Now, if I’m going to do justice to the value of the VaHomeschoolers conference, I can’t forget that Used Curriculum Sale. Holy schmoly, I scored some smokin’ hot deals there. And since I was very obviously pregnant, one of the polite teenage volunteers even hauled my loot (a couple boxes) out to my car. Did I mention how impressed I am with those homeschooled teenagers?

(Speaking of how pregnant I was last year, I am so happy that I get to bring my little nursling along with me to the conference. VaHomeschoolers means it when they say they’re “all-inclusive”. Babies are welcome here, too! No excuses for me not to get my fill of inspiration and camaraderie. )
The best part of the conference, though, was just the energy.  It’s the result of wisdom, experience, hope-filled naiveté, enthusiasm for a new journey or a new school year,  laughter,  internet friends meeting face to face, the thrill of a killer bargain, and the new confidence that comes from someone making themselves perform or present even when they’re  terrified of it.

Who wouldn’t be inspired by that?

 

 

 

Adrienne Jensen lives in Reston with her husband and three small children. Most days, you will find her locked in her bedroom while her dear, sweet children pound on the door.

 

 

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My Brief Experience with MOOCs

Submitted by Ann Clay, Manassas

Some of the latest, most exciting offerings for homeschoolers are Massive Open Online Courses (MOOCs). These courses are meant for large-scale participation (most courses have hundreds, if not thousands, of students). They are the newest development in what is commonly called ‘distance education.’

MOOCs can be very useful to the homeschooling community. 1) They are a great tool for furthering your own education as a parent, so that you can serve as a better facilitator of your child’s learning. 2) Some of the courses are user-friendly enough for students as young as 9 or 10, depending on the person and the topic. It really depends on your child’s interest and learning comprehension levels. 3) MOOCs can be used by teens and college level students, not to earn credit (as yet), but to prepare for advanced placement tests, CLEPs and the like. Some courses offer a certificate of completion.

My experience has been limited to Coursera, but you can find MOOCs in many places: Udacity, Academic Room, Canvas Network and CourseSites by Blackboard. Coursera is easy to navigate and has hundreds of offerings.

 I’ve used MOOCs for supplemental material in homeschooling my two middle school-aged boys, but I have gotten a lot more out of them simply as an adult lifetime learner. So far I’ve studied World History, Astronomy and Philosophy. I feel like I’m getting to take all the courses I didn’t have time for in college!

My two boys and I enrolled in ‘Think Again: How to Reason and Argue,’ an offering from Duke University. The instructors in this course, Walter Sinnott-Armstrong and Ram Neta, have been engaging and easy to understand. They use lots of visual aids and funny cartoons and pictures to make their points. We found them entertaining as well as instructive.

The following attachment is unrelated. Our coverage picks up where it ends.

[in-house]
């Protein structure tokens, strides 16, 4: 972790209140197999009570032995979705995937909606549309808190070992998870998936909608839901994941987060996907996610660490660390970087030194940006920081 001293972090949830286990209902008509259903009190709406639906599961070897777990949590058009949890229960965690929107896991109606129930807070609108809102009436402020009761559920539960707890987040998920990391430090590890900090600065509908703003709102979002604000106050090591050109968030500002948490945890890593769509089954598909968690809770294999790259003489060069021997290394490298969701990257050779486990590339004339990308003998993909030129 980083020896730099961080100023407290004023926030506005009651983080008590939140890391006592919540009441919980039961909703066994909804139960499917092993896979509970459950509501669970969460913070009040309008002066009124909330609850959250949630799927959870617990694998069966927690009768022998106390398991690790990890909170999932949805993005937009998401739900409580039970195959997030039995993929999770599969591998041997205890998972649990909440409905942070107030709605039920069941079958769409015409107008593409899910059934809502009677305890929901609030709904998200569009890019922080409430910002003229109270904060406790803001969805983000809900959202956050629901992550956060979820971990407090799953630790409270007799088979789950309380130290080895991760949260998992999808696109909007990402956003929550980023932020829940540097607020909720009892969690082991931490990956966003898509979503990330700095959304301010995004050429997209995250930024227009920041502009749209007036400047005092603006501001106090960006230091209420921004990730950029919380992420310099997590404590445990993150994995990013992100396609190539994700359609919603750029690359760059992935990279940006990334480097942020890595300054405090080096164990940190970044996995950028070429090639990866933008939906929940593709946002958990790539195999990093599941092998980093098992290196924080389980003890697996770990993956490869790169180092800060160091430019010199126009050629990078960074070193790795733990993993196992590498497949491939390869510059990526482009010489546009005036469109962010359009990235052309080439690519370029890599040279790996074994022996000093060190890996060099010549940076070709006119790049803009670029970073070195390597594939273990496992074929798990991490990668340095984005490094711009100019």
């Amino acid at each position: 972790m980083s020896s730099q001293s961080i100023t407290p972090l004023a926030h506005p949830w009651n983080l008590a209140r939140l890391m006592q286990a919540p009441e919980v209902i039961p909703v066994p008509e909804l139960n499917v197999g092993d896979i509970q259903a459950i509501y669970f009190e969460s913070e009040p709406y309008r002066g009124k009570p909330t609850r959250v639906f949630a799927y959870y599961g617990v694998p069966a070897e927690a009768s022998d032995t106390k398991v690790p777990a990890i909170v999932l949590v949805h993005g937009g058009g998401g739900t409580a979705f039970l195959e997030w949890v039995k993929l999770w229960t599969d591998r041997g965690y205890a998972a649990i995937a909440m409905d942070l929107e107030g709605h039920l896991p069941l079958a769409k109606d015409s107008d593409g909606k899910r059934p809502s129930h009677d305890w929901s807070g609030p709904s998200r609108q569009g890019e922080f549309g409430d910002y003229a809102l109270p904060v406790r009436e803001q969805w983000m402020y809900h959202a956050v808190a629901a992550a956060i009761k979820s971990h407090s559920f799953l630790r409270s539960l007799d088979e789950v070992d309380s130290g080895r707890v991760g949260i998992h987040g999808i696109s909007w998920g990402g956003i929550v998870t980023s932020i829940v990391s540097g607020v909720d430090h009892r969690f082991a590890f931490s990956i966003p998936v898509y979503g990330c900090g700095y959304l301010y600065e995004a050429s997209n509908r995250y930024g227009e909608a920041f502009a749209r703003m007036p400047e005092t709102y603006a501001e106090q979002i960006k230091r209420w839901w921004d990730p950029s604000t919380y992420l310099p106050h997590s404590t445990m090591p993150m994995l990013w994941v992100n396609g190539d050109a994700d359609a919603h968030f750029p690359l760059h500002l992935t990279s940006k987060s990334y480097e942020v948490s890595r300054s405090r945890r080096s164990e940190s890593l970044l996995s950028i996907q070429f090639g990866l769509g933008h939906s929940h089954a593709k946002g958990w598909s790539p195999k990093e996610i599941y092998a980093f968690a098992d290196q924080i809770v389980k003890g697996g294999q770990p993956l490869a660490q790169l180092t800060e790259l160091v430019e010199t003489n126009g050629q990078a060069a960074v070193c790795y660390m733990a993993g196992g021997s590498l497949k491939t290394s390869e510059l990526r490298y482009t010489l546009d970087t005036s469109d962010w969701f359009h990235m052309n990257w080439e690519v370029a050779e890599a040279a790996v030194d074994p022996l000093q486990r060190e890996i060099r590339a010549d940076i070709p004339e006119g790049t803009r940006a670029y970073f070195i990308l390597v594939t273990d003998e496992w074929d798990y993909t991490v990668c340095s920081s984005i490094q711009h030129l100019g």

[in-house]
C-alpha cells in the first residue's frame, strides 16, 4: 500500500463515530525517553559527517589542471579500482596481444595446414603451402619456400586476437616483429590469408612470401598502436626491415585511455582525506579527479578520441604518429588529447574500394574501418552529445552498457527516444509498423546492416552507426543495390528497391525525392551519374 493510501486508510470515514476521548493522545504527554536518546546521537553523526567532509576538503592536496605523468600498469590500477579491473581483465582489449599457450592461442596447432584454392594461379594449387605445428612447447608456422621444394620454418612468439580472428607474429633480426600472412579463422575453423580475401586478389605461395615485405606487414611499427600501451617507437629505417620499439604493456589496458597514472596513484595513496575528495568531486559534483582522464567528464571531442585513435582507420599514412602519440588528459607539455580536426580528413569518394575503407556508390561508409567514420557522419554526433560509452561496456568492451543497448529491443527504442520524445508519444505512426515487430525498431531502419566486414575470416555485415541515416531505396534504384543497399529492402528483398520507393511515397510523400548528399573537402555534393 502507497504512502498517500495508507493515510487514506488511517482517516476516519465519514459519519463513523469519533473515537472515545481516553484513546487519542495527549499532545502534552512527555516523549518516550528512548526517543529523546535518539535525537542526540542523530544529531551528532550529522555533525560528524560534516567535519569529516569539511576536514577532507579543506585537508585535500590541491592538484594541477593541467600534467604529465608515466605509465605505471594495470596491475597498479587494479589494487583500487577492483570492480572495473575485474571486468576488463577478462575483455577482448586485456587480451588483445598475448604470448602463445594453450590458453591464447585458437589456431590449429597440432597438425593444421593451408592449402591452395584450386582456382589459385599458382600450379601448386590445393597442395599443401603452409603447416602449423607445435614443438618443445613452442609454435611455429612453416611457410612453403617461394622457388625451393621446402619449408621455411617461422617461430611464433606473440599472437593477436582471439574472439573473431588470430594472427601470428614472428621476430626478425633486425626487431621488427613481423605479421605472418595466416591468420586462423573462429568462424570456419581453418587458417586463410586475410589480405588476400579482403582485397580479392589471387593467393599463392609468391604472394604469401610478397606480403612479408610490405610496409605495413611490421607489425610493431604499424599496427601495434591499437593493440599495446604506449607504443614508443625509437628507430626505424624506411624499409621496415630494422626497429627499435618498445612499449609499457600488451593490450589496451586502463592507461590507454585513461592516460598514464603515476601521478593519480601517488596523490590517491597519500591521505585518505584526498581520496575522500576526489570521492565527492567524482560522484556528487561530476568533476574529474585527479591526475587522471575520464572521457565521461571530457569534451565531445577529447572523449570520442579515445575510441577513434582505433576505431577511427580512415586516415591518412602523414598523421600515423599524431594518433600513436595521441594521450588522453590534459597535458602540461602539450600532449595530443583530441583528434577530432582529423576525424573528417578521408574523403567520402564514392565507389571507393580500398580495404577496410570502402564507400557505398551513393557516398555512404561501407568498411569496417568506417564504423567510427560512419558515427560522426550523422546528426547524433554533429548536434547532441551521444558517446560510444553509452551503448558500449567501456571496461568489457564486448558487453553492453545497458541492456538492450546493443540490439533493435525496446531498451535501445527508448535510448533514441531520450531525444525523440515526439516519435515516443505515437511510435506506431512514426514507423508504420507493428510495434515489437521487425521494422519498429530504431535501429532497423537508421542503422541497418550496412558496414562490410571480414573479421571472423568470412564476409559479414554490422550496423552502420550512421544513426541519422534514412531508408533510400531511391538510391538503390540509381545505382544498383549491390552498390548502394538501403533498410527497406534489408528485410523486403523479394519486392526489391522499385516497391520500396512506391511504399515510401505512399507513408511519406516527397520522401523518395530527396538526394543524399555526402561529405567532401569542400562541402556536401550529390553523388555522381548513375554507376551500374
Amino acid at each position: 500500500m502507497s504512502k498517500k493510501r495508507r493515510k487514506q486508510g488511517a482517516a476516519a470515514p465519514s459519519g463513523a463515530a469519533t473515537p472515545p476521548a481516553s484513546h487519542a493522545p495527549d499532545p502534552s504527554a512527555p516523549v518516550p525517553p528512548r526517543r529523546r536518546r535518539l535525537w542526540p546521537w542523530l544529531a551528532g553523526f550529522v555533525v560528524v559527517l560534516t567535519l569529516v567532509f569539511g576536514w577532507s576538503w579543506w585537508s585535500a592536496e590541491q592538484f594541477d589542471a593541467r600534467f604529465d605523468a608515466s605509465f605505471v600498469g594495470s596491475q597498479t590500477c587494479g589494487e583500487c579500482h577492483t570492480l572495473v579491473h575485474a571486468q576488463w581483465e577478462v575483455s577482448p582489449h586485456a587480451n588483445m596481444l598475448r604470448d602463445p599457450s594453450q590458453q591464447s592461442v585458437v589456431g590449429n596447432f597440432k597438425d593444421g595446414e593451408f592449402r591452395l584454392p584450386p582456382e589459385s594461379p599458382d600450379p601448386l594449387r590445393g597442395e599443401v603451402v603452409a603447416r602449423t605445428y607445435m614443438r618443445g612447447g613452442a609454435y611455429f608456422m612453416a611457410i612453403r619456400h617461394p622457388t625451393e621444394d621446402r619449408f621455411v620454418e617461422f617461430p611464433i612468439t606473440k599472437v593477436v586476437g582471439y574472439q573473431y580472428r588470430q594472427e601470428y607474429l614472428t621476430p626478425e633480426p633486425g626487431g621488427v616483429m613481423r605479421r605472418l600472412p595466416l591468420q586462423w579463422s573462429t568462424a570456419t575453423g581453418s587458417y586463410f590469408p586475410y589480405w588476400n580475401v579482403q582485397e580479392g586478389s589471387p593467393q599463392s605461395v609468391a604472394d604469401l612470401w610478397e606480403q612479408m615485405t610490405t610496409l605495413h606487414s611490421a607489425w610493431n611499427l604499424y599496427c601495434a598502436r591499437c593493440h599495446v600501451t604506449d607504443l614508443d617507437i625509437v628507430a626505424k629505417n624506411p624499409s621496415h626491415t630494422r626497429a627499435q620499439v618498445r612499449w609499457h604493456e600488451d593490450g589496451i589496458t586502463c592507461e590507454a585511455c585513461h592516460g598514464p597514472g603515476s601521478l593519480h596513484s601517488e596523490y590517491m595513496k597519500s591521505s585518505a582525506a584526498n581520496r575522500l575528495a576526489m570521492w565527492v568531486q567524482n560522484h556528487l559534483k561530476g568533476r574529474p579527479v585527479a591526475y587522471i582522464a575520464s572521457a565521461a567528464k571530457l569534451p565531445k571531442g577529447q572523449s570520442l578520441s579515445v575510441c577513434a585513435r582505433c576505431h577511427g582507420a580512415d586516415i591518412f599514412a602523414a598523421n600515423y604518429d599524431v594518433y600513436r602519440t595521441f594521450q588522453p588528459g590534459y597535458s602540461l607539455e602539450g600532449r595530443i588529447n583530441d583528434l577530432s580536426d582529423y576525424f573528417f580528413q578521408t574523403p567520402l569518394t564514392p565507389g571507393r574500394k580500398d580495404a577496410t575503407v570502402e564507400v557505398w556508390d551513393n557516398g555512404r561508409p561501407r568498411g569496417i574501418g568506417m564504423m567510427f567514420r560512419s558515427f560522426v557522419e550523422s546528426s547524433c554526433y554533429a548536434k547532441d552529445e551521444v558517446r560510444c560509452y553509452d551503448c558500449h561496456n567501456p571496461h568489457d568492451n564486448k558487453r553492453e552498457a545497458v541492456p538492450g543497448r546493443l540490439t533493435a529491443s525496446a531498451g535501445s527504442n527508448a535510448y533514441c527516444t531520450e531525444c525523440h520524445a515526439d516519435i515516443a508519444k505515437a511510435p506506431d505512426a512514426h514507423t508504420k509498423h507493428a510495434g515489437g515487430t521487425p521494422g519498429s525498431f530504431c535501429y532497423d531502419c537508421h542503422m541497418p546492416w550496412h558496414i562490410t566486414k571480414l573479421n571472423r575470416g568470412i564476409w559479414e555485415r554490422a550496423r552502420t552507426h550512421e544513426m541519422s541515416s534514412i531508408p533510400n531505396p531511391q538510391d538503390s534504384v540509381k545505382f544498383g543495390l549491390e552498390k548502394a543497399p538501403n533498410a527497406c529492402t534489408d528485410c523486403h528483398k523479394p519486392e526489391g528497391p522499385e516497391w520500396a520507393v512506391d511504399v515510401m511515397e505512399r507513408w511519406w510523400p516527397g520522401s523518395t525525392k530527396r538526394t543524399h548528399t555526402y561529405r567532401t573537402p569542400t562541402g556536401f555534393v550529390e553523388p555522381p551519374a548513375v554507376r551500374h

However, my experience so far with the University of Edinburgh’s ‘Introduction to Philosophy’ has been less than thrilling. To be fair, the course just began, and there are seven instructors listed who will share the duties. Up to now, all the teaching has been from a single man standing against a white backdrop, talking at me—not my preferred method. I’m hoping the other six will be more dynamic.

Just as in an actual college classroom, satisfaction with MOOCs will vary according to teacher and subject matter. These are university level courses, but they are open to anyone who wants to take a shot. You sign up for free, giving very scant personal information, and you can stop following the class if it doesn’t suit your needs, with no consequences. On the other hand, if you want to participate to the fullest, they come with quizzes, discussion boards and suggestions for papers to write. These are shared with other participants, rather than the instructor, so your feedback is from peers.

From the Coursera Blog:
Five Coursera MOOCs have just been approved for college credit. The American Council on Education’s College Credit Recommendation Service (ACE CREDIT) has evaluated and recommended college credit for five courses on Coursera.

ACE CREDIT is a recognized authority in assessing non-traditional education experiences, with more than 2,000 colleges and universities considering ACE CREDIT recommendations in determining the applicability to their course and degree programs.

The five courses approved for college credit recommendation include four undergraduate credit courses:

And one course approved for developmental math vocational credit recommendation:

  • Algebra from the University of California, Irvine

Over the next months we will work to receive ACE CREDIT recommendations for additional courses.

If you’re interested, go to Coursera and peruse their list of offerings. Courses start at all times of the year. My husband and two gaming sons are already signed up for ‘Online Games: Literature, New Media and Narrative’ which starts in July!

This is a screenshot from a game featured in the ‘Online Games: Literature, New Media and Narrative’ class.

 

Ann Clay lives in Manassas with her husband, two sons and five cats. Her hobbies include procrastination and goofing off. She is a member of the Board of Directors, is the Volunteer Coordinator, and the Social Media Director for VaHomeschoolers. Ann has been homeschooling since  2002.